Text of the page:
(The program of study) In most of the study centers there was a general military training. It included a study of the mechanism of the firing weapons and practical shooting, learning the basics of military tactics, learning orientation skills on a new territory, the emergency medical help. In addition, there was a program of religious-political propaganda... Special attention was paid to preparation of saboteurs and leaders of armed formations. In a number of study centers there were programs of education for bomb specialists, using anti-aircraft guns, special centers were created for learning how to use mobile anti-aircraft missile systems and other kinds of missiles.

(Organization of such a preparation center): Most of such study centers were tent cities, surrounded by barbed wire. The largest of these contained permanent administration buildings and barracks. In the centers there was a strict control over the entrances and a uniform day schedule; also, there were guards and security."

Communist guerrillas can also work on creating such bases. These must be far away from beaten roads, in some hard to get regions. At first, they can consist of tents. It should not be "a summer camp", but rather a military and theoretical camp. Long trips, some of them at night, should simulate military conditions. There must be lectures on topic which were agreed on by future participants (via the Internet). The management of the camp should be guided by communist norms. Specifically, there should be no separate castes of "directors" and "campers". Everyone should participate in decision making.

2. The beginning of Restoration

In 1985 Gorbachev came to power in the USSR, and, in 1989, attempting to solve its own internal problems and improve the relations with the U.S., the Soviets withdrew from Afghanistan. 

Akimbekov writes:

"After the Soviet troops left Afghanistan in 1989, the conflict lost its typical traits of a struggle against foreign intervention. It took on mostly the character of a civil war."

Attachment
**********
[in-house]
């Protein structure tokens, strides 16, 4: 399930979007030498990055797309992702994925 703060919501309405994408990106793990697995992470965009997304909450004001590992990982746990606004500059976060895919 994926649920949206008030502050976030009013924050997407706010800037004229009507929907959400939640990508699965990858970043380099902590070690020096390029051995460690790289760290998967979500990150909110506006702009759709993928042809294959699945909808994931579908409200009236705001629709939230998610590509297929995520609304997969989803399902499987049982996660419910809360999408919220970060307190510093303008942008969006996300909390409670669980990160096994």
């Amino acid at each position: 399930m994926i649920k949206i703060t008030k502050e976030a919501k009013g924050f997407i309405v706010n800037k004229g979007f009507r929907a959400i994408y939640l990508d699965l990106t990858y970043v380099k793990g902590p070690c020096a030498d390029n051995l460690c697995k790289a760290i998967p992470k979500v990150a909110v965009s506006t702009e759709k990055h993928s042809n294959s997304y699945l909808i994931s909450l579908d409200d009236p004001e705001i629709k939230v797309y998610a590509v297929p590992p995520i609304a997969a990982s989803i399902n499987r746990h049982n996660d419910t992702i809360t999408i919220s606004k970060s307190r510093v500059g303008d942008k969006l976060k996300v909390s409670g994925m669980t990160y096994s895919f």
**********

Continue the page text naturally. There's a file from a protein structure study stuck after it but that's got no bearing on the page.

In 1992 the regime of Najibullah fell, thanks not so much to the strength of the mujahideen, who were full of internal contradictions, but due to its own weaknesses (on the photo: Najibullah and his brother hanging). Akimbekov writes:

"The decisive role in the fall of regime of Najimullah was played by the leader of ethnic Uzbeks general Abdul Rashid Dostum. His militia came up to Kabul from the North and cut off the capital from the northern provinces, in which there were significant reserves and   material supplies. The rebellion of general Dostum served as a final drop in the fall of the already weakened regime of Najibullah. Decisive action of general Dostum, who brought up to Kabul large military units, was rather unexpected by the main participants of the Afghani events. The garisson of Kabul was not ready to defend itself from an attack from the north coming from their recent allies".

From 1992 to 1996 Afghanistan was an arena for fighting between various leaders of mujahideen. Photo on the left: Kabul in 1993. "The New Stateman" (UK) wrote on September 19, 2005: "It is estimated that 50,000 residents of Kabul died between 1992 and 1994 as ethnic militias fought each other; countless more were raped and maimed. Human rights groups blame these and other atrocities on forces including those of Abdul Rasul Sayyaf (photo), a Pashtun leader with ties to Saudi Arabia, the northern Uzbek commander Abdul Rashid Dostum, and the deceased Tajik hero Ahmed Shah Massoud".

What is important about this period is that the same people are ruling Afghanistan today. For example, about Sayyaf, we read in Wikipedia: "As of 2007, Sayyaf is an influential member of parliament and has called for an amnesty for former mujahideen,.[2] Sayyaf was an announced candidate for the President of Afghanistan in the 2014 election, in which he received 7.04% of the vote in the first round".